So it was off to college, where I supposed I was to “find my passion”.  Instead I found that I hated going to class, studying, and taking tests.  I didn’t have much interest in a lot of the subject matter, and even subjects that I did find interesting I always felt like I was looking in from the outside somehow – like I wasn’t really “getting it”.  There was not a cowboy major, or a wildlife rehabilitation major – I took some Wildlife & Fisheries Biology courses, and some Animal Science, but that was chicken farming and computer modeling deer populations, and I was just so lost and confused and, well, just feeling like an outsider.  I didn’t connect with the other students – I made friends instead with people who had either graduated already or had not gone to college, who lived in or near the college town but were not part of the school at all.  I ended up spending more and more of my time working part-time jobs until I was spending far more time at work than on academic activities, and my school work pretty much fell apart.  I wandered from major to major, finally finishing up in Psychology because I just wanted to get a degree and be done, and looking at the courses required and what I had finished so far Psychology offered me the quickest route to my BS.

After I finally finished, I remember my dad asking me “So, are you a psychologist now?” and I said “Well, no, Dad.  I’m just someone with a Bachelor’s in Psychology.  I’d have to do a lot more schooling to actually be a psychologist.  I just have a job.”

Well, if college didn’t get me a specific career, at least it was supposed to get me out there getting life experiences, exploring different subjects, networking, and finding my path in the world, right?  It didn’t do much of that for me.  I suppose it did get me out in the world away from my parents, and for that I am grateful – I’m sure it was a better way for me to spread my wings than renting an apartment near my folks and just finding some job to pay the bills.  But why didn’t it help me find my passion?  With all the thousands of interesting people doing important things, with all the subjects to be investigated and all the possibilities for learning, why did I find it so uninspiring?  Couldn’t I have found SOMETHING that could have incorporated my natural interests and talents?  Am I really just a ditch-digger at heart?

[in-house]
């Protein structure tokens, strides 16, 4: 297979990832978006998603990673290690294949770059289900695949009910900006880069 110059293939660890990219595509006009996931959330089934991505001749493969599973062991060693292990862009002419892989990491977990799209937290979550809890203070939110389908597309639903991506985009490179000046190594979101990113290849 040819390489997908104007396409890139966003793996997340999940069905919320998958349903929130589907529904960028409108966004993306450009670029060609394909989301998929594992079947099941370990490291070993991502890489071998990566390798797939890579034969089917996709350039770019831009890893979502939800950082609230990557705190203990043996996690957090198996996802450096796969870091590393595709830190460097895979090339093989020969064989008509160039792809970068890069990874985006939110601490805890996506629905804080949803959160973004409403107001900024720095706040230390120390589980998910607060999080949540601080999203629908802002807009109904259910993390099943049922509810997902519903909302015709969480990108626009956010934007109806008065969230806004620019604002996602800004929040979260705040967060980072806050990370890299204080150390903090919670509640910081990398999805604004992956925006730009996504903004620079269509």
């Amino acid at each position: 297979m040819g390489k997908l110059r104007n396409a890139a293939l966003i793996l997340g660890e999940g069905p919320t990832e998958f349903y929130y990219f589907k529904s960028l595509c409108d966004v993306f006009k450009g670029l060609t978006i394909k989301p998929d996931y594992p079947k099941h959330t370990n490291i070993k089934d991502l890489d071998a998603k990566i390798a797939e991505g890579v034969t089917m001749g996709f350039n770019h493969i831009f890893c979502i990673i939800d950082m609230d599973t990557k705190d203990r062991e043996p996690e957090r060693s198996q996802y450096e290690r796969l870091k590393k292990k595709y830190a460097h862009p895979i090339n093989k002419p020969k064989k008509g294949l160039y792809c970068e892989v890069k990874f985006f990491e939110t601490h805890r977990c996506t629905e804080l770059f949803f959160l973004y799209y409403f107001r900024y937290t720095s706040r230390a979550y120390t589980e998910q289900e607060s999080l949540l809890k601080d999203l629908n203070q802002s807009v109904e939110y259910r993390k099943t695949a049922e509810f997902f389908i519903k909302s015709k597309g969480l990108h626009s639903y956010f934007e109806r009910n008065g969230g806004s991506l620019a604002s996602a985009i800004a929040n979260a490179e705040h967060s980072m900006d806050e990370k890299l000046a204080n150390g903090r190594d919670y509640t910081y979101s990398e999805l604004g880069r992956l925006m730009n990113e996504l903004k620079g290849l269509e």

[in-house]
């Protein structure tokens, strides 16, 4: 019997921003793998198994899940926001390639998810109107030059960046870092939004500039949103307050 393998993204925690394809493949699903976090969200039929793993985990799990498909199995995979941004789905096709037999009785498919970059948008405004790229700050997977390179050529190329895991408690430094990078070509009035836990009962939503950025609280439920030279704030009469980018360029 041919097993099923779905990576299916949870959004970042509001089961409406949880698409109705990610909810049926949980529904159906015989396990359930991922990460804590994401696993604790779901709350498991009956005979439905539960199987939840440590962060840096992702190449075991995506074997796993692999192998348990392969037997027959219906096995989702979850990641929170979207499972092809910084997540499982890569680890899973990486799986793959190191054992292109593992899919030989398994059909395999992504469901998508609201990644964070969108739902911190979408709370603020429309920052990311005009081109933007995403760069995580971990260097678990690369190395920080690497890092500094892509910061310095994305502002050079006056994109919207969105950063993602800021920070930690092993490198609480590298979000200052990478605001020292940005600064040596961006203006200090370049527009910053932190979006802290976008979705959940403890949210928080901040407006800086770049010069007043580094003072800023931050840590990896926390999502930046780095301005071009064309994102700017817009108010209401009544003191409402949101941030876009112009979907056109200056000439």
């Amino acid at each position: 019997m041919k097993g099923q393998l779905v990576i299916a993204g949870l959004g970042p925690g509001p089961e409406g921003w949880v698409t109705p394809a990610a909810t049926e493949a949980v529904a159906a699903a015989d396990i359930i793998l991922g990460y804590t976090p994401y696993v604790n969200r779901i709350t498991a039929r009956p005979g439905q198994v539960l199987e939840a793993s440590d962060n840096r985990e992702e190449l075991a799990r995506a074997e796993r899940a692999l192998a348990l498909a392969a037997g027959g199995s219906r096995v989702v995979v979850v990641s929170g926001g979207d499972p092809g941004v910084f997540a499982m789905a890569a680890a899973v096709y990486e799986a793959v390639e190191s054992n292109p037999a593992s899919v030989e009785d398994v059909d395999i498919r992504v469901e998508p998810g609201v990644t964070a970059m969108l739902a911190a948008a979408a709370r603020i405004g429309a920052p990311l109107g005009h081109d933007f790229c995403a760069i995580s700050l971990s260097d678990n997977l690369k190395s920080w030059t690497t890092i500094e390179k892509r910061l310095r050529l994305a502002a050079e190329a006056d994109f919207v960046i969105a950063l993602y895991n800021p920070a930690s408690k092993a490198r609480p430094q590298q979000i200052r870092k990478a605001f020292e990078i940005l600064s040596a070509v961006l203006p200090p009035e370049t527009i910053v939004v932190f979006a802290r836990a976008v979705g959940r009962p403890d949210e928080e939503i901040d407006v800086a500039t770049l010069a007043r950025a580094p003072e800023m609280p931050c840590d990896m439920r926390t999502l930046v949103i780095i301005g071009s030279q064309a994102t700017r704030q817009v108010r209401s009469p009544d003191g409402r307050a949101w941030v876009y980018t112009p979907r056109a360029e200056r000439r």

I’ve decided that a lot of my confusion and disinterest in college was due to the education that I received prior to college.  My parents sent me to a private religious school from third grade through my junior year of high school.  My parents were not particularly religious, but they did not much like the public schools in our area and thought that I would get a more personal education in a private school.  Unfortunately, the school they sent me to was a pretty conservative Christian school – what they call a “Bible-based education”.

So I received a more “personal” education – smaller class size than the public school, teachers that took a personal interest.  But at what cost?  What did a “Bible-based education” actually mean?

It meant putting more stock in a book written by people who thought the Earth was flat and the sun moved around it than in the results obtained by modern scientists.

It meant learning to judge literature by how it reflected “Christian values”.

It meant that debate class focused on three issues:  abortion, homosexuality, and evolution.  And that the “debates” were rigged to make one side look like the only possible right answer – because The Bible.

It meant being rewarded for giving the “right” answer (according to the school’s ideology), not for thinking.

It meant actively shutting out questions that brought up contradictory viewpoints.

Shutting down free thought.

Stifling intellectual curiosity.


Spewing back the party line.

It meant that my straight As did not mean I was learning, but that I was a good little robot.

Enter college and the expectation that students can come up with ideas, put different ideas together in interesting ways, devise experiments, draw conclusions, ask good questions, self direct, and have basic intellectual curiosity.  I failed miserably.  I had not developed those traits at all.  I don’t think I even understood what people around me were doing.

But I loved to go to work.  I had developed the traits to be a good employee – follow instructions, work hard, be punctual, take pleasure in a job well done, get along okay with others, be honest, don’t be afraid to sweat.

Don’t get me wrong – all those traits are great, and I’m very glad I have them.  I like my job.  I’m proud of myself.  But sometimes I do wonder what I would have done if I had grown up learning the mental and psychological skills to really get the most out of a higher education.  If I had the mental/intellectual drive to match my work ethic, what could I have accomplished?